Game Development Reference
to continue, or to confront the obstacle that the character represents.
If all that your significant enemy character says during this confrontation
is something along the lines of, 'Prepare to die, vile human!' then it is likely
to elicit inward groans from the player, particularly if the style of voice
recording is also a little cheesy. If there really is no opportunity to have a
significant, non-clichéd scene with the character, then it is better to have no
scene at all and simply get on with the action.
Character interactions will often provide the player character with infor-
mation or items they need. Story exposition, too, can be revealed through
such interactive scenes. When the amount of information or exposition is
large in such interactive scenes it is a fine balance between a dynamic inter-
change and running the risk of losing the player's interest. For instance, if the
story exposition is too long, then you will probably need to split it up between
a variety of characters or have the same character give the information over a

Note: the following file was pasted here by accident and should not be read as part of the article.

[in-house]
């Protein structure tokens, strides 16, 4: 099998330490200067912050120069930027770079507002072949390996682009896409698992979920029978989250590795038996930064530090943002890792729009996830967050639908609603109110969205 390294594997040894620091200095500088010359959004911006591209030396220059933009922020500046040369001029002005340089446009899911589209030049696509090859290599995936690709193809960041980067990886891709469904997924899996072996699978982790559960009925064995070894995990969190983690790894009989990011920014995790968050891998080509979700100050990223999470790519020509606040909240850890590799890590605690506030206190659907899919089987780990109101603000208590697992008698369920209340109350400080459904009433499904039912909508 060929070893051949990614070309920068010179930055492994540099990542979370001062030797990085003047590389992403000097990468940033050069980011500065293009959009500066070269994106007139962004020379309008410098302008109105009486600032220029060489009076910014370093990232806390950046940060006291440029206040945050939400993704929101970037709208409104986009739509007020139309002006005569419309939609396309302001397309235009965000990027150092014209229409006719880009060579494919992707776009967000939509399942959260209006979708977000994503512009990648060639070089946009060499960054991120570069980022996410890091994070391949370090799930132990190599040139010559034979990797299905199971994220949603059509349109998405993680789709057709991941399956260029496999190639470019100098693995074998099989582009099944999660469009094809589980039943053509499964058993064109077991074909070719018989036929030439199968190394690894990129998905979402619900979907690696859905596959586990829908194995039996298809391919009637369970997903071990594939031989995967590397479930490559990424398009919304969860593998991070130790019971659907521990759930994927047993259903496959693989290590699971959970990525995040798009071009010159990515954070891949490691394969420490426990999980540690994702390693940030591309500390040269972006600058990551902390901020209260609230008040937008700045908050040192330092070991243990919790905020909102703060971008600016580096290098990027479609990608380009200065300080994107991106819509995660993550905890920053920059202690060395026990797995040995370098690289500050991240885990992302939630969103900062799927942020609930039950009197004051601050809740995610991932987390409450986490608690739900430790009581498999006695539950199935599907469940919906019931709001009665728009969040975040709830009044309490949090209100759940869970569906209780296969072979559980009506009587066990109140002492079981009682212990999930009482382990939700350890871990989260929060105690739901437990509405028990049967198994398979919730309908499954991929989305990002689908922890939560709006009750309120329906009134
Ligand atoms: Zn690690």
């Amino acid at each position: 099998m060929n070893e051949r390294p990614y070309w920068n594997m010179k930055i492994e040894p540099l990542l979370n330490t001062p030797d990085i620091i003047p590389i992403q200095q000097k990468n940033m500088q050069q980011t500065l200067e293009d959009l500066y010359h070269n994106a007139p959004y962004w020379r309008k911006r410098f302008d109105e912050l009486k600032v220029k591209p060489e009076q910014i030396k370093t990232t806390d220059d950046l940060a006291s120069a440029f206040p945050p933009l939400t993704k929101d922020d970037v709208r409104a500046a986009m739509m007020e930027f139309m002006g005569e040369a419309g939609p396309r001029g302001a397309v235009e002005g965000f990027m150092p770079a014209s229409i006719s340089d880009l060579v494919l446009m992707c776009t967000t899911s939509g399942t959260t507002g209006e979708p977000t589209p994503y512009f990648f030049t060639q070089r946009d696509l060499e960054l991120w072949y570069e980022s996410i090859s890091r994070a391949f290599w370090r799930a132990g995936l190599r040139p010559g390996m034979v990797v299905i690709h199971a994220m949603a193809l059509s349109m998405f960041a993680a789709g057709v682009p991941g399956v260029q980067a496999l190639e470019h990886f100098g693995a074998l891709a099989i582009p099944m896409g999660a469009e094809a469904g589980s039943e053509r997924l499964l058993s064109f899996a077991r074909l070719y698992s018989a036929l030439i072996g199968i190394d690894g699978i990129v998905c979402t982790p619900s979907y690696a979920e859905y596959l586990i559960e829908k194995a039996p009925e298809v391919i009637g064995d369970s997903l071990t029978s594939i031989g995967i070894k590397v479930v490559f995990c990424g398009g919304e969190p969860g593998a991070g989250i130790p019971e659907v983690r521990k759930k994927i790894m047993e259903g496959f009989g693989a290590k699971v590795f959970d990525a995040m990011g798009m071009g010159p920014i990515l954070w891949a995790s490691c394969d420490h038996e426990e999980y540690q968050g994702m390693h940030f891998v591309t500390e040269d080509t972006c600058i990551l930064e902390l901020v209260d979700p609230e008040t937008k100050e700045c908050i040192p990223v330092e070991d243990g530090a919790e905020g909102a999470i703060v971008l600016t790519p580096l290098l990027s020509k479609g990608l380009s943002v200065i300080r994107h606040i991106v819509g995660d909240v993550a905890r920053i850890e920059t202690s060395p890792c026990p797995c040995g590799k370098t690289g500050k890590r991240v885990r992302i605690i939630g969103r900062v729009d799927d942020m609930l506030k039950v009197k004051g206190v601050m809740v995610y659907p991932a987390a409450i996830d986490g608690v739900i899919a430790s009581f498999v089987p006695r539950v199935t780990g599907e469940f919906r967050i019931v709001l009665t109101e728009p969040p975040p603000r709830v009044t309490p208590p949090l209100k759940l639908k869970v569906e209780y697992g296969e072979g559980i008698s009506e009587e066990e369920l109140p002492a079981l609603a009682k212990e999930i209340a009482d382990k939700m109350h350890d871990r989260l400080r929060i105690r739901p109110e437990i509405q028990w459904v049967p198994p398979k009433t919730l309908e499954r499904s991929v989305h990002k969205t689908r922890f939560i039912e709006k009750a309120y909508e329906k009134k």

number of encounters. Perhaps the character being questioned has to do more
research to discover further information, or he could be wary of divulging
everything because he does not trust the player character. Winning his trust
could be part of the gameplay, as could finding items to trade for each piece
of information or exposition.Whether that fits with the main gameplay ideas
is another matter and would have to be discussed with the design team.
Too regularly I have seen games where the player character interacts with
another to get an item and the other character hands it over as if the two of
them are best buddies.Where is the dramatic tension? Where is the conflict?
Could this be why so many players hate dialogue scenes - because they can
seem to have no purpose and fail to keep the player's interest?
Tension and drama are created through something known as the expec-
tation gap.This is the difference between what a character expects and what
actually happens.What the player expects to happen and what actually does
is the expectation gap. For example, a character may expect to open a door,
but finds it locked; he then talks to the woman who has the pass key but she
refuses to let him in and calls her boss who throws the character out.
In a game, because of its interactive nature, the expectation gap goes
beyond that of the characters and extends to the player. Finding ways to
overcome the expectation gap is the gameplay.
In game scenes where there is no expectation gap there will be no drama
and so the scenes will come over as dull, particularly if all they exist for is to
provide exposition. Without the conflict within scenes, the dialogue will
never be made to shine.